As adults, we know how to express how we feel. Whether we are expressing sentiments of anger, sadness, or happiness, we know how and when to act. Anger is a normal emotion and should be expressed, without violence or hurtful outbursts. Children don’t always know how to do this.

Studies have shown that young children who do not know how to sustain their emotions often end up growing up into uncontrollable adults. “Toddlers and young children need to learn how to control their emotions. Otherwise, frequent aggression over time can cause problems in school, at home and with their friends and family. One study found that one in seven children who had aggression early in life that increased as they aged, were at a higher risk of: school failure, adult unemployment, physical violence and mental illness,” according to Aboutkidshealth.com.

Teaching anger management skills is an important part of parenting. Children often test their limits when it comes to their parents. If there is no resolution after a tantrum, children may start to have more outbursts and lash out at their parents or friends at school when they don’t get their way. It is imperative to spot your child’s triggers. What sets your child off? How do you both deal with the problem at hand? Does your child mirror your behaviour?

Communication is key in the home. Most young children lash out because they cannot express themselves properly. Anger management will help your child learn how to deal with their anger, as they would learn how to deal with any emotion. Talking about your feelings and discussing solutions to the problem will help. When your child is angry, the best thing is to do is take a time out. Let them go sit somewhere else until their emotions cool down. Most of the time, your child doesn’t understand why they are angry. By talking about their feelings, they will be able to learn more.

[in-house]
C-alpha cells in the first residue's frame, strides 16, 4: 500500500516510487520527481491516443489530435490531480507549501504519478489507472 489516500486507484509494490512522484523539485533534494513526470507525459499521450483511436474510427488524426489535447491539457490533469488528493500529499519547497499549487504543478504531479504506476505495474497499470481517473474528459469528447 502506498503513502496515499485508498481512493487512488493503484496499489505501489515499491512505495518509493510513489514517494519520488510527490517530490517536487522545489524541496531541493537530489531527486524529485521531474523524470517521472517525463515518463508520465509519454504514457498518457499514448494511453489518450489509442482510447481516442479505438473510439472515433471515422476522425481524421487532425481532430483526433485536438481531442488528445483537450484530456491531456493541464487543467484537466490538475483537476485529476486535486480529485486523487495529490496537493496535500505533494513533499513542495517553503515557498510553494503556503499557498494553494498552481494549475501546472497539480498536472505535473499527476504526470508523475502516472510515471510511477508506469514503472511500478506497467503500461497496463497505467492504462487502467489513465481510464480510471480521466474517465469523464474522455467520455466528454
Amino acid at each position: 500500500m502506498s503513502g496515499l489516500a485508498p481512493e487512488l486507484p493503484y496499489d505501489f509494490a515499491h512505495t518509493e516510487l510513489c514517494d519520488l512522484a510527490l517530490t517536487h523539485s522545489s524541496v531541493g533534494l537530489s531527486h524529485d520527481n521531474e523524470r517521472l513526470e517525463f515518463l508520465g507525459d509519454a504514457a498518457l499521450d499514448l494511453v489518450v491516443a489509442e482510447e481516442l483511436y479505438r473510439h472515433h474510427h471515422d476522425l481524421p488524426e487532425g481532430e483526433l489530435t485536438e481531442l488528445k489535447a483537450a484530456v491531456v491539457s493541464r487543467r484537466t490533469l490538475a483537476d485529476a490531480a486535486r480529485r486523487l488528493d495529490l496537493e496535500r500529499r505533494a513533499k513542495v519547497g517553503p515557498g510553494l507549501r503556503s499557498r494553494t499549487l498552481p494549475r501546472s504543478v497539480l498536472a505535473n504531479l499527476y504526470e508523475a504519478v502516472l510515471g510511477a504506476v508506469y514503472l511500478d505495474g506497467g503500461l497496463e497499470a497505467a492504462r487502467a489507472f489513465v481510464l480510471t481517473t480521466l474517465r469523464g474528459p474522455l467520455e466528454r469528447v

Perhaps, they don’t like to share their toys, or perhaps they want to buy something at the store and the parent says no. Remove them from the situation. As the parent, you need to take control and ask the child to take a few deep breaths. Say something like, “I feel angry when...” This reassures the child that they can come and talk about their feelings and there is a solution to everything.

Educators are also doing what they can to help. Chances are your kindergartner is participating in the “The Fluppy Prevention Program,” which has been used in Quebec kindergartens for 20 years. It was designed for young children who are at risk of behavioural problems. The aim of the program is to prevent violence and school dropout in the later years. Through the universal component of this program, children learn to understand and manage their emotions, and develop skills for peaceful problem solving and self-control. Teachers use Fluppy puppets and his 11 friends to teach cognitive, emotional and behavioural aspects of social competence.

Should your child not react well to anger management tools, you can always discuss more options with your child’s teacher, physician or seek out a child psychologist.